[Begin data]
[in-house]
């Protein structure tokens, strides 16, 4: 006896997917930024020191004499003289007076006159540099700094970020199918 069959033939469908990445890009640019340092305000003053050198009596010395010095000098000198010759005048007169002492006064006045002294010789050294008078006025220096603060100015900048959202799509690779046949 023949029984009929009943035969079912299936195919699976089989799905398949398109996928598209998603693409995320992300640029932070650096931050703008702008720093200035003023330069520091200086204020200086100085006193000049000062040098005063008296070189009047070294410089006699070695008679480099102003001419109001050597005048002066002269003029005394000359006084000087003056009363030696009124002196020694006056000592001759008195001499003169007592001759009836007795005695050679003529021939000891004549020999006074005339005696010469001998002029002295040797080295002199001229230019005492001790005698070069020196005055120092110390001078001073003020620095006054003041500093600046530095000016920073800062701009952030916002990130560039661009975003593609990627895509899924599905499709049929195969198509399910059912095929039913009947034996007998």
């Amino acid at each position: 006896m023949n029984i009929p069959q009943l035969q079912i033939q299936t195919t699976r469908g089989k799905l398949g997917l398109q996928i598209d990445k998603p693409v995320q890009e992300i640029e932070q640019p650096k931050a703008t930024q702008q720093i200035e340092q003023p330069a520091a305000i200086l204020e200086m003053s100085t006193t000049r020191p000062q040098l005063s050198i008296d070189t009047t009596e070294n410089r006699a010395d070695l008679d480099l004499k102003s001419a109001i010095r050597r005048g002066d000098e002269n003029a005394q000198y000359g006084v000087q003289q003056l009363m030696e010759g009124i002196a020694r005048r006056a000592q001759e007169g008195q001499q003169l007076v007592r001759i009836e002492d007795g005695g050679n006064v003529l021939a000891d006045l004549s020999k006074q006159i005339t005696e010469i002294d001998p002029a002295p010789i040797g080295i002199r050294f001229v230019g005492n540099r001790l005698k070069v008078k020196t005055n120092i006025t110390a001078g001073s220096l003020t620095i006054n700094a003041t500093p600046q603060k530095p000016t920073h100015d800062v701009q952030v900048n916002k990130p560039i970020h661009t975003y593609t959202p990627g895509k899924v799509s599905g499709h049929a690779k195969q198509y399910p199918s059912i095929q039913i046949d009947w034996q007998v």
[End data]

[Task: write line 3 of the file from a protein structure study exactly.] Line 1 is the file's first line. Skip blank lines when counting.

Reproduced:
């Amino acid at each position: 006896m023949n029984i009929p069959q009943l035969q079912i033939q299936t195919t699976r469908g089989k799905l398949g997917l398109q996928i598209d990445k998603p693409v995320q890009e992300i640029e932070q640019p650096k931050a703008t930024q702008q720093i200035e340092q003023p330069a520091a305000i200086l204020e200086m003053s100085t006193t000049r020191p000062q040098l005063s050198i008296d070189t009047t009596e070294n410089r006699a010395d070695l008679d480099l004499k102003s001419a109001i010095r050597r005048g002066d000098e002269n003029a005394q000198y000359g006084v000087q003289q003056l009363m030696e010759g009124i002196a020694r005048r006056a000592q001759e007169g008195q001499q003169l007076v007592r001759i009836e002492d007795g005695g050679n006064v003529l021939a000891d006045l004549s020999k006074q006159i005339t005696e010469i002294d001998p002029a002295p010789i040797g080295i002199r050294f001229v230019g005492n540099r001790l005698k070069v008078k020196t005055n120092i006025t110390a001078g001073s220096l003020t620095i006054n700094a003041t500093p600046q603060k530095p000016t920073h100015d800062v701009q952030v900048n916002k990130p560039i970020h661009t975003y593609t959202p990627g895509k899924v799509s599905g499709h049929a690779k195969q198509y399910p199918s059912i095929q039913i046949d009947w034996q007998v």